A technique to produce swine flu vaccines through insect cells has been perfected by Oz researchers.
The study has appeared in the Biotechnology Journal.
Co-author of the study Florian Krammer from the University of Natural Resources and Applied Life Science in Vienna, said: Recent outbreaks of influenza highlight the importance of a rapid and sufficient vaccine supply for pandemic and inter pandemic strains.... However, classical manufacturing methods for vaccines fail to satisfy this demand."
Traditional influenza vaccines are produced in embryonated chicken eggs but the limited supply of eggs may reduced the efficiency of this method in case of a pandemic.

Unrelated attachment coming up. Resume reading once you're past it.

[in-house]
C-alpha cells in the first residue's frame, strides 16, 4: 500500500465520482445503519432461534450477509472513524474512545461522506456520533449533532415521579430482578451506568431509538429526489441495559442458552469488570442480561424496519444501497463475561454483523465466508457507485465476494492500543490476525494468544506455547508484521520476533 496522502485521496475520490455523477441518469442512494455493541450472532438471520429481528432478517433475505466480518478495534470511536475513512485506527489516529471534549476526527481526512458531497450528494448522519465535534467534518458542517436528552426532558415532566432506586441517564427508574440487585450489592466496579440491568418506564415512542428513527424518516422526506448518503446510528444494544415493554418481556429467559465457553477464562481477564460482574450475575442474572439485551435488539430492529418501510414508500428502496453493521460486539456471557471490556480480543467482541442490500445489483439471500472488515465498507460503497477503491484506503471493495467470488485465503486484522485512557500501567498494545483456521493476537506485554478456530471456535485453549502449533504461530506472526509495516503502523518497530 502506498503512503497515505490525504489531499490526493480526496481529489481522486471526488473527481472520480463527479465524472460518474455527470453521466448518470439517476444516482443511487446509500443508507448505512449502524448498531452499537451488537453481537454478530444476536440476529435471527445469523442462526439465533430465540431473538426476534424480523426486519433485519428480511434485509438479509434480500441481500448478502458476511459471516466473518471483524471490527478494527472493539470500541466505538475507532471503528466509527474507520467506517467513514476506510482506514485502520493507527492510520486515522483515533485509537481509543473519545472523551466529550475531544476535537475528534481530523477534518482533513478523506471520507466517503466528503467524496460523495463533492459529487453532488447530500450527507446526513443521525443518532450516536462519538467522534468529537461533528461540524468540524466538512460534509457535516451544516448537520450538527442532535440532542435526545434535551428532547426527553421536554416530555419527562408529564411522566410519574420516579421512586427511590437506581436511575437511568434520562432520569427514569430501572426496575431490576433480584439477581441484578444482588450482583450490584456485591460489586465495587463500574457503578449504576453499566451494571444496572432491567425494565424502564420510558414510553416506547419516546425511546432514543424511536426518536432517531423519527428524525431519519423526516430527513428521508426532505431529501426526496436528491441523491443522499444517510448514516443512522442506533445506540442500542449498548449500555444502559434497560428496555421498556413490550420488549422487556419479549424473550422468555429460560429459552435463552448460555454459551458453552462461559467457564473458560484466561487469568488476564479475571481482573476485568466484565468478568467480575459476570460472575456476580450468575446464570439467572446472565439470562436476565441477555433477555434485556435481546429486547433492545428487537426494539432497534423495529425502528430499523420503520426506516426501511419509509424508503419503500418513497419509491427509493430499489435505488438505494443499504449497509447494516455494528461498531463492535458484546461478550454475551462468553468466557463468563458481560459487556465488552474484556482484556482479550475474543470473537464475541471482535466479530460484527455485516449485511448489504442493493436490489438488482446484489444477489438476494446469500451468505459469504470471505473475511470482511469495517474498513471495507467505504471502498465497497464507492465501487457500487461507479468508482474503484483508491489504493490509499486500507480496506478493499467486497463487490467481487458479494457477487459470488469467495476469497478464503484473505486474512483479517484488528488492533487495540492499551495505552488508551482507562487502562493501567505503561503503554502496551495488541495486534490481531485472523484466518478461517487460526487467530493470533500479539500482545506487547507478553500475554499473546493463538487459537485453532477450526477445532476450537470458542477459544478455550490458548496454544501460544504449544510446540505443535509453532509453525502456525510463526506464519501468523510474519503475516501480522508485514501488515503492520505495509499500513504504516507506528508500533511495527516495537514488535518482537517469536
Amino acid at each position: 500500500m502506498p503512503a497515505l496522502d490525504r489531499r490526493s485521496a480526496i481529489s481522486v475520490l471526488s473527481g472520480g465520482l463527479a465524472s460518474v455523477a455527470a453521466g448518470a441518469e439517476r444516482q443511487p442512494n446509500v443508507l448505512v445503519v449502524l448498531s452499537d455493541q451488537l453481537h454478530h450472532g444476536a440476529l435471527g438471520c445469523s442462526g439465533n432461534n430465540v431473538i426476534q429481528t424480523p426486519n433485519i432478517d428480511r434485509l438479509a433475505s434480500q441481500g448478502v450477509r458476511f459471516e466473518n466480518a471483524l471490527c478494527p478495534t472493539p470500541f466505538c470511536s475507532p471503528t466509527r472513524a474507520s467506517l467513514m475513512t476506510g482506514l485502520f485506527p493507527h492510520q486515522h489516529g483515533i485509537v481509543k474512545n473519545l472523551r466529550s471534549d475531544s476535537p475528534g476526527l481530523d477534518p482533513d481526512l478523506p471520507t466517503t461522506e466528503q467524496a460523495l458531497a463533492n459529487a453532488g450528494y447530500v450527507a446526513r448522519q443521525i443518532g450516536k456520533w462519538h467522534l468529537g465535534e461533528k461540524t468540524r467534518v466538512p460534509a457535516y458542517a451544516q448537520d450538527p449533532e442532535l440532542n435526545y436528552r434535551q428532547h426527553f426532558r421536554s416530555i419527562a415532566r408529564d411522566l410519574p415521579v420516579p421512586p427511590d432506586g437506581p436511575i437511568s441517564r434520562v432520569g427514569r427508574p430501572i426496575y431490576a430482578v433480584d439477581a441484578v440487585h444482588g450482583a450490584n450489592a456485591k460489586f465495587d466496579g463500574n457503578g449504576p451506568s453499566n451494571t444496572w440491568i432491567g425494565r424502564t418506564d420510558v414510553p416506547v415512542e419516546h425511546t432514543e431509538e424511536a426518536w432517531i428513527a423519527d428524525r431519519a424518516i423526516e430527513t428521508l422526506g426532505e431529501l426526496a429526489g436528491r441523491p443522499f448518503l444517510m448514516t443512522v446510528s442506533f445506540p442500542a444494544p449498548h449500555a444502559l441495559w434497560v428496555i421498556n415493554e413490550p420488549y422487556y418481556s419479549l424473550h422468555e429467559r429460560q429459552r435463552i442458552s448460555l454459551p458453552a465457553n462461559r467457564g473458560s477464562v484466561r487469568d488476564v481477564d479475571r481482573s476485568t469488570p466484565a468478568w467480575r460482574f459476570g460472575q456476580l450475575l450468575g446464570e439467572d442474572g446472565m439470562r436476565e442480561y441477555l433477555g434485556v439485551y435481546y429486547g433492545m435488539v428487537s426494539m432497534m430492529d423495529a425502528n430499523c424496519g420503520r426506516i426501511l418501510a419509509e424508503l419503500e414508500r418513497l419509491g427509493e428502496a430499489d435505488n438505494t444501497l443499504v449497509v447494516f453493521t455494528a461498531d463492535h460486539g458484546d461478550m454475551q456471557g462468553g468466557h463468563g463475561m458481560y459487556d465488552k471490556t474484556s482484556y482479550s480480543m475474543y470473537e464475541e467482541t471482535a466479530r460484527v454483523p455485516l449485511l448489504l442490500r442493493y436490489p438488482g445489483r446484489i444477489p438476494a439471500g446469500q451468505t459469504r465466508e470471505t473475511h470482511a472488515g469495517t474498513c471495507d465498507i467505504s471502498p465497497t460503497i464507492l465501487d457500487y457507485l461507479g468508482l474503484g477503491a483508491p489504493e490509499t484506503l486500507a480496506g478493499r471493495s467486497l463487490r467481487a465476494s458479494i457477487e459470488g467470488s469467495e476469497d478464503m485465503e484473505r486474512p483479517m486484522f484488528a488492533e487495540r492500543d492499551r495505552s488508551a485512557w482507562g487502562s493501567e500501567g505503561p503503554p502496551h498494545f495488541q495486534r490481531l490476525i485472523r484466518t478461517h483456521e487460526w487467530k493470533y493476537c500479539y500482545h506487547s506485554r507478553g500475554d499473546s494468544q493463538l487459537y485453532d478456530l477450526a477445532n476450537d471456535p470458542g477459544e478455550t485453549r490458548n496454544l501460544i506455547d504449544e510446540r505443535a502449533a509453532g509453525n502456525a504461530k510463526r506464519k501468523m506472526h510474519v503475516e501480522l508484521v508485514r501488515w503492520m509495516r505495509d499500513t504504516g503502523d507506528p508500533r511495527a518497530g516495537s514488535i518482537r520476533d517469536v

The team's new method turns to insect cell based technology to create recombinant influenza virus-like particles (VLPs), which resemble virus particles but lack the viral nucleic acid, so they are not infectious.
However, using insect cell based technology the Austrian team produced swine-origin pandemic H1N1 influenza virus-like particles (VLPs), for immunological study in mice in just 10 weeks.
Krammera added: "Our work demonstrates that recombinant influenza virus-like particles are a very fast, safe and efficient alternative to conventional influenza vaccines and represents a significant new approach for newly emerging influenza strains like swine-origin H1N1 or H5N1."
Journal editor Professor Alois Jungbauer said: "Virus-like particles will be one solution to tackle the biological variability of influenza pandemics.
"Mutated strains can be quickly engineered. So in this respect the teams' work is an extremely valuable contribution to modern vaccine production."